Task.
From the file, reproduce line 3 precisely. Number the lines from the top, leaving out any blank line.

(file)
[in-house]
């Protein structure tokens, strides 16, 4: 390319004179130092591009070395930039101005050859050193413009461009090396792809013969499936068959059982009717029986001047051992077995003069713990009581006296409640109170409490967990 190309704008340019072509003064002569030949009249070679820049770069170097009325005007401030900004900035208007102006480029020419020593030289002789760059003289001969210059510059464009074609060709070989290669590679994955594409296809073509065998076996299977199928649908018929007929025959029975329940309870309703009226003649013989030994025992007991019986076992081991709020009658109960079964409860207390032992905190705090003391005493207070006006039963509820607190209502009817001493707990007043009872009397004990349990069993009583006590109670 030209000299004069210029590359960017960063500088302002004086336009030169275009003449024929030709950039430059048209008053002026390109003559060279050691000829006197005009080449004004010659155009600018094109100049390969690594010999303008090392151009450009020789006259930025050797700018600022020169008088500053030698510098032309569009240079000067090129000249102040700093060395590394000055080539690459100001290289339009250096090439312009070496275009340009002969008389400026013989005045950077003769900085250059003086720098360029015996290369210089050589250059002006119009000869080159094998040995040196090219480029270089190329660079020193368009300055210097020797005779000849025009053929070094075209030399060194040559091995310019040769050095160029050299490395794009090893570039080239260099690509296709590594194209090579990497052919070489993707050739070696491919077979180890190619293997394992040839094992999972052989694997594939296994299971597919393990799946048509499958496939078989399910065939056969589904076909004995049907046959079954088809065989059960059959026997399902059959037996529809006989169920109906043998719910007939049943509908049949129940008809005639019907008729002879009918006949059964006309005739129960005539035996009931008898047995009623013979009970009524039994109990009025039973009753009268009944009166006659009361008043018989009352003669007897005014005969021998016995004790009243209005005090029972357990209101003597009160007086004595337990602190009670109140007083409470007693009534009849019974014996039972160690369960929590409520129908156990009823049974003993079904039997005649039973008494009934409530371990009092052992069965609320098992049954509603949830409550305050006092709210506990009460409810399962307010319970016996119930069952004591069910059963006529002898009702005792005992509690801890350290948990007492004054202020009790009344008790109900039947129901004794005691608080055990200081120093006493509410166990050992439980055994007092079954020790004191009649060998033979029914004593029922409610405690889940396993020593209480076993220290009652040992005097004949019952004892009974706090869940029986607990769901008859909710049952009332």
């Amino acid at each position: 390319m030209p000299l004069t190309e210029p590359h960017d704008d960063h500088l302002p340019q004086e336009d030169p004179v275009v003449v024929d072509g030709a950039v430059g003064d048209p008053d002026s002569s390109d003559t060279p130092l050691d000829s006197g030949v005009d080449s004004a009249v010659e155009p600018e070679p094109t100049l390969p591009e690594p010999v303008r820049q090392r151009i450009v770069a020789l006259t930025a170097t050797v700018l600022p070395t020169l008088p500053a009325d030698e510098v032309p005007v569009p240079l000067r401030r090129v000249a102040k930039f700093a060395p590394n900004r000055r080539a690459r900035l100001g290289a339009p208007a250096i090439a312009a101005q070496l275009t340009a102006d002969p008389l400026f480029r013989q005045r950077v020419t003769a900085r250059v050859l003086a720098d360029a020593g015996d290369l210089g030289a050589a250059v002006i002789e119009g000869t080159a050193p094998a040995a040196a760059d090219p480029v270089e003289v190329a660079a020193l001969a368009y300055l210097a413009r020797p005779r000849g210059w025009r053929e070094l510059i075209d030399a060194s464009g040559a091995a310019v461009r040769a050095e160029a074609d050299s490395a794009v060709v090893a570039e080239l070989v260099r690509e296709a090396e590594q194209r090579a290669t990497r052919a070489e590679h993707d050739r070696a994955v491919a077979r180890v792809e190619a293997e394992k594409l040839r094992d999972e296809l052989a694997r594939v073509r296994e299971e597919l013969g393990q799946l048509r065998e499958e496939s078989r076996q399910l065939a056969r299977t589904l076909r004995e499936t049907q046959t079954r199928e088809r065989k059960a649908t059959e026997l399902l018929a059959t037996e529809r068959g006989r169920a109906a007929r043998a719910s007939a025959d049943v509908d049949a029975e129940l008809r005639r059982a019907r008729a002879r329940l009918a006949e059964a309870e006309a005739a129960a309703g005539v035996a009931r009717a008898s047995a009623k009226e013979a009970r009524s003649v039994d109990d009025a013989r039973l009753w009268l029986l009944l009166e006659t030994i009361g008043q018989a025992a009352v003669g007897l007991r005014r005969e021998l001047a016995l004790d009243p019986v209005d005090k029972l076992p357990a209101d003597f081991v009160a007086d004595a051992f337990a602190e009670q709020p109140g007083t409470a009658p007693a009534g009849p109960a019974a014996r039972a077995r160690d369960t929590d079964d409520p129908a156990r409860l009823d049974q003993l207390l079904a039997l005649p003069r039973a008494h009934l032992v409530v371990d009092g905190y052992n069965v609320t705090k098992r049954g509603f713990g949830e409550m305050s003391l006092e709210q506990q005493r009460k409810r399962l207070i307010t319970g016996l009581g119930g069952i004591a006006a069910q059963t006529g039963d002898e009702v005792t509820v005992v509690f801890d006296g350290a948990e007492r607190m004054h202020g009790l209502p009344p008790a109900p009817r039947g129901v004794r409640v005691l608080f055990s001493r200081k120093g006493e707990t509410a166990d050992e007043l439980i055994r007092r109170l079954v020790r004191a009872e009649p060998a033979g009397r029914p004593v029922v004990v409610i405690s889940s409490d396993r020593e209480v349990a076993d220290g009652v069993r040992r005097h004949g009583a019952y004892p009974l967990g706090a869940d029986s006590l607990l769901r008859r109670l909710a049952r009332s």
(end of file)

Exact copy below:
């Amino acid at each position: 390319m030209p000299l004069t190309e210029p590359h960017d704008d960063h500088l302002p340019q004086e336009d030169p004179v275009v003449v024929d072509g030709a950039v430059g003064d048209p008053d002026s002569s390109d003559t060279p130092l050691d000829s006197g030949v005009d080449s004004a009249v010659e155009p600018e070679p094109t100049l390969p591009e690594p010999v303008r820049q090392r151009i450009v770069a020789l006259t930025a170097t050797v700018l600022p070395t020169l008088p500053a009325d030698e510098v032309p005007v569009p240079l000067r401030r090129v000249a102040k930039f700093a060395p590394n900004r000055r080539a690459r900035l100001g290289a339009p208007a250096i090439a312009a101005q070496l275009t340009a102006d002969p008389l400026f480029r013989q005045r950077v020419t003769a900085r250059v050859l003086a720098d360029a020593g015996d290369l210089g030289a050589a250059v002006i002789e119009g000869t080159a050193p094998a040995a040196a760059d090219p480029v270089e003289v190329a660079a020193l001969a368009y300055l210097a413009r020797p005779r000849g210059w025009r053929e070094l510059i075209d030399a060194s464009g040559a091995a310019v461009r040769a050095e160029a074609d050299s490395a794009v060709v090893a570039e080239l070989v260099r690509e296709a090396e590594q194209r090579a290669t990497r052919a070489e590679h993707d050739r070696a994955v491919a077979r180890v792809e190619a293997e394992k594409l040839r094992d999972e296809l052989a694997r594939v073509r296994e299971e597919l013969g393990q799946l048509r065998e499958e496939s078989r076996q399910l065939a056969r299977t589904l076909r004995e499936t049907q046959t079954r199928e088809r065989k059960a649908t059959e026997l399902l018929a059959t037996e529809r068959g006989r169920a109906a007929r043998a719910s007939a025959d049943v509908d049949a029975e129940l008809r005639r059982a019907r008729a002879r329940l009918a006949e059964a309870e006309a005739a129960a309703g005539v035996a009931r009717a008898s047995a009623k009226e013979a009970r009524s003649v039994d109990d009025a013989r039973l009753w009268l029986l009944l009166e006659t030994i009361g008043q018989a025992a009352v003669g007897l007991r005014r005969e021998l001047a016995l004790d009243p019986v209005d005090k029972l076992p357990a209101d003597f081991v009160a007086d004595a051992f337990a602190e009670q709020p109140g007083t409470a009658p007693a009534g009849p109960a019974a014996r039972a077995r160690d369960t929590d079964d409520p129908a156990r409860l009823d049974q003993l207390l079904a039997l005649p003069r039973a008494h009934l032992v409530v371990d009092g905190y052992n069965v609320t705090k098992r049954g509603f713990g949830e409550m305050s003391l006092e709210q506990q005493r009460k409810r399962l207070i307010t319970g016996l009581g119930g069952i004591a006006a069910q059963t006529g039963d002898e009702v005792t509820v005992v509690f801890d006296g350290a948990e007492r607190m004054h202020g009790l209502p009344p008790a109900p009817r039947g129901v004794r409640v005691l608080f055990s001493r200081k120093g006493e707990t509410a166990d050992e007043l439980i055994r007092r109170l079954v020790r004191a009872e009649p060998a033979g009397r029914p004593v029922v004990v409610i405690s889940s409490d396993r020593e209480v349990a076993d220290g009652v069993r040992r005097h004949g009583a019952y004892p009974l967990g706090a869940d029986s006590l607990l769901r008859r109670l909710a049952r009332s």